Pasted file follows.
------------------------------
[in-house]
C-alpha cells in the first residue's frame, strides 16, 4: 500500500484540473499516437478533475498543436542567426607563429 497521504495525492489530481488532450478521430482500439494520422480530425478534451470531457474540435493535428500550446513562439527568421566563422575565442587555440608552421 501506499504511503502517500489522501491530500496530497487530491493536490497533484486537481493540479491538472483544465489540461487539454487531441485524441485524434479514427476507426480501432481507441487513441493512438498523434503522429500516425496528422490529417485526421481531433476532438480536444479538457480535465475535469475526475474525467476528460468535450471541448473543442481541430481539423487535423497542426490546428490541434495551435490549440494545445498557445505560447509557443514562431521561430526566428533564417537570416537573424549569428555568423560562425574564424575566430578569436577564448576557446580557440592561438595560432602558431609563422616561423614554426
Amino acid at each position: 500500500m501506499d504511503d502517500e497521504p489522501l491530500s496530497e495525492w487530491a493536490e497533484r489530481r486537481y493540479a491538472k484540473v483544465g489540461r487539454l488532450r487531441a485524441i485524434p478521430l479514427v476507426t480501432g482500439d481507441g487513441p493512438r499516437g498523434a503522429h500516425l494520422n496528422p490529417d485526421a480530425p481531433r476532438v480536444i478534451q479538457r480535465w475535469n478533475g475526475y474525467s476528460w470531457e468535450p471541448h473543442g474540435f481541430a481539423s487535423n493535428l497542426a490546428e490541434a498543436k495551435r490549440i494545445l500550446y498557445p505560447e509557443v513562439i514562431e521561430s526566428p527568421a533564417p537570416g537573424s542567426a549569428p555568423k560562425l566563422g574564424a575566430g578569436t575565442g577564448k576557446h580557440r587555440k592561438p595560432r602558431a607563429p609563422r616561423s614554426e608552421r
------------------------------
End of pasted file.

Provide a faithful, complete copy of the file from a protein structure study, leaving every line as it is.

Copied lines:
[in-house]
C-alpha cells in the first residue's frame, strides 16, 4: 500500500484540473499516437478533475498543436542567426607563429 497521504495525492489530481488532450478521430482500439494520422480530425478534451470531457474540435493535428500550446513562439527568421566563422575565442587555440608552421 501506499504511503502517500489522501491530500496530497487530491493536490497533484486537481493540479491538472483544465489540461487539454487531441485524441485524434479514427476507426480501432481507441487513441493512438498523434503522429500516425496528422490529417485526421481531433476532438480536444479538457480535465475535469475526475474525467476528460468535450471541448473543442481541430481539423487535423497542426490546428490541434495551435490549440494545445498557445505560447509557443514562431521561430526566428533564417537570416537573424549569428555568423560562425574564424575566430578569436577564448576557446580557440592561438595560432602558431609563422616561423614554426
Amino acid at each position: 500500500m501506499d504511503d502517500e497521504p489522501l491530500s496530497e495525492w487530491a493536490e497533484r489530481r486537481y493540479a491538472k484540473v483544465g489540461r487539454l488532450r487531441a485524441i485524434p478521430l479514427v476507426t480501432g482500439d481507441g487513441p493512438r499516437g498523434a503522429h500516425l494520422n496528422p490529417d485526421a480530425p481531433r476532438v480536444i478534451q479538457r480535465w475535469n478533475g475526475y474525467s476528460w470531457e468535450p471541448h473543442g474540435f481541430a481539423s487535423n493535428l497542426a490546428e490541434a498543436k495551435r490549440i494545445l500550446y498557445p505560447e509557443v513562439i514562431e521561430s526566428p527568421a533564417p537570416g537573424s542567426a549569428p555568423k560562425l566563422g574564424a575566430g578569436t575565442g577564448k576557446h580557440r587555440k592561438p595560432r602558431a607563429p609563422r616561423s614554426e608552421r